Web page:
Butterick 5657 by Jean Muir (ca. 1970)

The design is from Muir’s Fall 1969 collection—photographed here in cloud grey jersey:

Moyra Swan in a jersey minidress by Jean Muir, British Vogue, 1969

Jean Muir jersey dress, British Vogue, August 1969. Photo: David Montgomery. Model: Moyra Swan. Image: Youthquakers.

Butterick 5954 was shown in both mini and midi lengths; the recommended fabrics include jersey, knit, and synthetic knits. The contrast cuffs and bib front give the opportunity for colour blocking or print mixing as in the Liberty-style illustration (available in the shop):

1970 Jean Muir dress pattern Butterick 5954

Butterick 5954 by Jean Muir (ca. 1970) Image: PatternVault on Etsy.

Before Butterick switched to illustrations only, there was a growing disparity in quality between pattern and editorial photography. Here it obscures the potential of Muir’s tucked and colour blocked peasant tunic:

1970s Jean Muir two-piece dress pattern Butterick 6222

Butterick 6222 by Jean Muir (ca. 1971)

Jeanloup Sieff photographed a similar dress-and-knickers ensemble for an editorial in Nova magazine:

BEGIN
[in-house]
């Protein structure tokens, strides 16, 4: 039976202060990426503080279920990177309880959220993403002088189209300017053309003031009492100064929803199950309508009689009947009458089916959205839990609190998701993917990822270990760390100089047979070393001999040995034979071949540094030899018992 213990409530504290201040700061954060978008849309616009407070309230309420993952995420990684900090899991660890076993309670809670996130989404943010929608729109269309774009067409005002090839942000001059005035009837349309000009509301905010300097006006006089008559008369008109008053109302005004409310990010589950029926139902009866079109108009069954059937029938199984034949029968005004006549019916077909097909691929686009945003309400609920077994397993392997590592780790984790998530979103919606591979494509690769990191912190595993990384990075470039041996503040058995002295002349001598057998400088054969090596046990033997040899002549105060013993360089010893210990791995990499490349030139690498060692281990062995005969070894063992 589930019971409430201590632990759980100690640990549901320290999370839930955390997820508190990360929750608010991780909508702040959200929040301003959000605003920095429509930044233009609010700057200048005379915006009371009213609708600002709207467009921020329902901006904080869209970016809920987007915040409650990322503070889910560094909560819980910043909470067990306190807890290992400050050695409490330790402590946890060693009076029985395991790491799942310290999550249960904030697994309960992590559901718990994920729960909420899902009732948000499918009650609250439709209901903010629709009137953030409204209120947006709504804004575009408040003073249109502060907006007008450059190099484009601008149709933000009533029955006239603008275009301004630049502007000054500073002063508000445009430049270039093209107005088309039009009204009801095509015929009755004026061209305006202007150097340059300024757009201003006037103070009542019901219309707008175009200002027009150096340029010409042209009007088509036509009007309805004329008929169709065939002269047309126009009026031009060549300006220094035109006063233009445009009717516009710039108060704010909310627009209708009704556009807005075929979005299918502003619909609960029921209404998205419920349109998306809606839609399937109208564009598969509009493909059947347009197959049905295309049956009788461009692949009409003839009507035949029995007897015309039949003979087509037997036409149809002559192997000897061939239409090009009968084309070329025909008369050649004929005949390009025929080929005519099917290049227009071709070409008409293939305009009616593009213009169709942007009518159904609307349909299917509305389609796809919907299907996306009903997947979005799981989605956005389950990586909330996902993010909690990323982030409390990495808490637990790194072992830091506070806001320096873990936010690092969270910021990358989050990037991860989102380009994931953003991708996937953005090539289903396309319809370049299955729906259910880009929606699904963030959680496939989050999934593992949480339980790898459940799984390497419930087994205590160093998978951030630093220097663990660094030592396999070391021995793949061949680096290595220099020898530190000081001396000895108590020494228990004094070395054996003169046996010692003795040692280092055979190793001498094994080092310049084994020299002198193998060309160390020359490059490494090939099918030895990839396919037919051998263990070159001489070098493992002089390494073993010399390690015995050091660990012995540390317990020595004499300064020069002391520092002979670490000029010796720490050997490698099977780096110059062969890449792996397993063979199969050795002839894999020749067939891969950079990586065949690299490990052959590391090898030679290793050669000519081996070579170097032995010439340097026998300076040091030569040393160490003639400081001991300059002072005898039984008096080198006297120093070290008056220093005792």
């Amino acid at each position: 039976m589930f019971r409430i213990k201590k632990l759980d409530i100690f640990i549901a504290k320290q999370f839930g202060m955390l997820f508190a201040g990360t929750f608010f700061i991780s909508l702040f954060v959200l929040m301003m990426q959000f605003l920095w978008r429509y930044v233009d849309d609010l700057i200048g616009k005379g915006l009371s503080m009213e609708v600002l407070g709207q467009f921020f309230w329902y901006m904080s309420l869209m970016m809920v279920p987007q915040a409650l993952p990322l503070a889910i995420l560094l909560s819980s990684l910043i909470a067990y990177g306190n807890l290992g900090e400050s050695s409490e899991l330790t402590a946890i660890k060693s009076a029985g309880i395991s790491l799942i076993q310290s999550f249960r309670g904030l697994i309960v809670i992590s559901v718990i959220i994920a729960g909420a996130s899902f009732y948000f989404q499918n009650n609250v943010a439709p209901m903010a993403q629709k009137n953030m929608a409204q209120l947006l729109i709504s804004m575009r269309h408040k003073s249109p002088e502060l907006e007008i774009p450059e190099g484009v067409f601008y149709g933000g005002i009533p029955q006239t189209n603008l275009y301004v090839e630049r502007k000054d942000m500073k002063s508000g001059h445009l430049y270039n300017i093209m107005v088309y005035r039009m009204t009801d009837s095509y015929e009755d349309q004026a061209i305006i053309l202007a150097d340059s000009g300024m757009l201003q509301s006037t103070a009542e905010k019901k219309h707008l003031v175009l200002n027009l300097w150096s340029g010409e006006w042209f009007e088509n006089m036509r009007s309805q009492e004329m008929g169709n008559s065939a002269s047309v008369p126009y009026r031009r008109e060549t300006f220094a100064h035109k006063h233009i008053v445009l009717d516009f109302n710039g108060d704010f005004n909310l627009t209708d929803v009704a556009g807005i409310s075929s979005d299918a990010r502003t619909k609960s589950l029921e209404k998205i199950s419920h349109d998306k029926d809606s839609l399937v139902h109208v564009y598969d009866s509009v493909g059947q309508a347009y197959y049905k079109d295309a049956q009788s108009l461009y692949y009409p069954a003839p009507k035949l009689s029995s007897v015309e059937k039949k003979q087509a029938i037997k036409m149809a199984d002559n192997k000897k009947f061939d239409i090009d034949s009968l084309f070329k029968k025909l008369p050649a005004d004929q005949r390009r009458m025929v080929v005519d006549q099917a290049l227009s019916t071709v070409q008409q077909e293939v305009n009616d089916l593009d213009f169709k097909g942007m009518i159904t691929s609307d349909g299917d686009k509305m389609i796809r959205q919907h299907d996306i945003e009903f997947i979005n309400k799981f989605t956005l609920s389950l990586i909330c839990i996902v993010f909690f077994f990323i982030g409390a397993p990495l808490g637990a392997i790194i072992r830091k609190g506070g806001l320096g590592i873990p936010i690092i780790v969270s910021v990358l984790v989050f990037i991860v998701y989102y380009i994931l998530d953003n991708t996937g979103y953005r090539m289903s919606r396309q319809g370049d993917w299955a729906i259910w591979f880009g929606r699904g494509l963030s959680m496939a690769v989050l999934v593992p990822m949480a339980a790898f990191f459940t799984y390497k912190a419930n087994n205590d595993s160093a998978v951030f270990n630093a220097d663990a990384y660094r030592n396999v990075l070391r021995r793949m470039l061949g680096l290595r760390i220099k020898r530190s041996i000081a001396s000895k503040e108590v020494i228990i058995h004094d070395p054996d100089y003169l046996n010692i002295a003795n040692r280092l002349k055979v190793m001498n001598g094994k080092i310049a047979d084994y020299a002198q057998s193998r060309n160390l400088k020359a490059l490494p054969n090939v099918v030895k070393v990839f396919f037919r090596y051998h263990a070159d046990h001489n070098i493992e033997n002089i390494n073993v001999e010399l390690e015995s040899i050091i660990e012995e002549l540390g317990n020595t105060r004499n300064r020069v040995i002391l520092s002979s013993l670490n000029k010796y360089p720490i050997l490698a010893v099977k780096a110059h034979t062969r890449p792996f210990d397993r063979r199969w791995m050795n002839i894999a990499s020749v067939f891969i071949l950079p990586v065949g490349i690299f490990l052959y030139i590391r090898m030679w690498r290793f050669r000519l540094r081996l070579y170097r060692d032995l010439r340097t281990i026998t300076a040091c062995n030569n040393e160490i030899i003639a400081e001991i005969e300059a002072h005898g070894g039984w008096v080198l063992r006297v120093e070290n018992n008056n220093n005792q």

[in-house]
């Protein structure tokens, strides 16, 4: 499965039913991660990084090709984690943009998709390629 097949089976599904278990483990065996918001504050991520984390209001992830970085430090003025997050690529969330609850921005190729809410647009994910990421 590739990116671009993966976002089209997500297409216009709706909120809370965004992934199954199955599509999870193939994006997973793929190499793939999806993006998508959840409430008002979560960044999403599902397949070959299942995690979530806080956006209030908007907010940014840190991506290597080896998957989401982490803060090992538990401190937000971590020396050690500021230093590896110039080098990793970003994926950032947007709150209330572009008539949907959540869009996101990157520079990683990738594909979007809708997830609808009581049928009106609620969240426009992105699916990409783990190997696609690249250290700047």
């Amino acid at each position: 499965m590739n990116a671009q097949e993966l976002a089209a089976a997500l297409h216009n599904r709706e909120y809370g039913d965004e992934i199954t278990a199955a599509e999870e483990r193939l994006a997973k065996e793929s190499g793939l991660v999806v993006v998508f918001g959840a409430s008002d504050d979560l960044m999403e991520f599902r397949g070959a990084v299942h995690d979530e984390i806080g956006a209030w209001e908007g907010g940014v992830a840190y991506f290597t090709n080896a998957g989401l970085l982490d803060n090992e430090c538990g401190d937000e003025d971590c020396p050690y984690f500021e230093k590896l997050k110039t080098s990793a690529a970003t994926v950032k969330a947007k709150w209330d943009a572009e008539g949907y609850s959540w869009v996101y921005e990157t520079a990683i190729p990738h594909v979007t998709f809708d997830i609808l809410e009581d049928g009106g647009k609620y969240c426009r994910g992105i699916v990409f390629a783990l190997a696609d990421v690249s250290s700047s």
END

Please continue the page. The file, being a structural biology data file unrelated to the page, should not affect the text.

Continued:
Chiffon dress and knickers by Jean Muir, Nova, March 1972. Photo: Jeanloup Sieff. Editor: Caroline Baker. Image: Miss Peelpants.

The latest Jean Muir Young Designer pattern I’ve seen is Butterick 6398, a high-waisted dress with tiny self ruffles, button trim, and optional contrast sleeves and hemband:

1970s Jean Muir dress pattern Butterick 6398

Butterick 6398 by Jean Muir (ca. 1971)

I’ll close with this 1970 Norman Parkinson photo of a Jean Muir dress and turban in Monument Valley, in the collection of the National Portrait Gallery:

Norman Parkinson, Jan Ward in Jean Muir, 1970

Jean Muir dress, British Vogue, January 1971 (1970). Photo: Norman Parkinson. Model: Jan Ward. Image: the National Portrait Gallery, London.

Next: Jean Muir’s Vogue Couturier patterns.

In memoriam: Sonia Rykiel

August 27, 2016 § Leave a comment

Vogue Jan 1975 Rykiel

Sonia Rykiel ensemble, Vogue, January 1975. Photo: Deborah Turbeville. Image: The Fashion Spot.

Farewell to Sonia Rykiel—designer, author, queen of knitwear. She will be missed.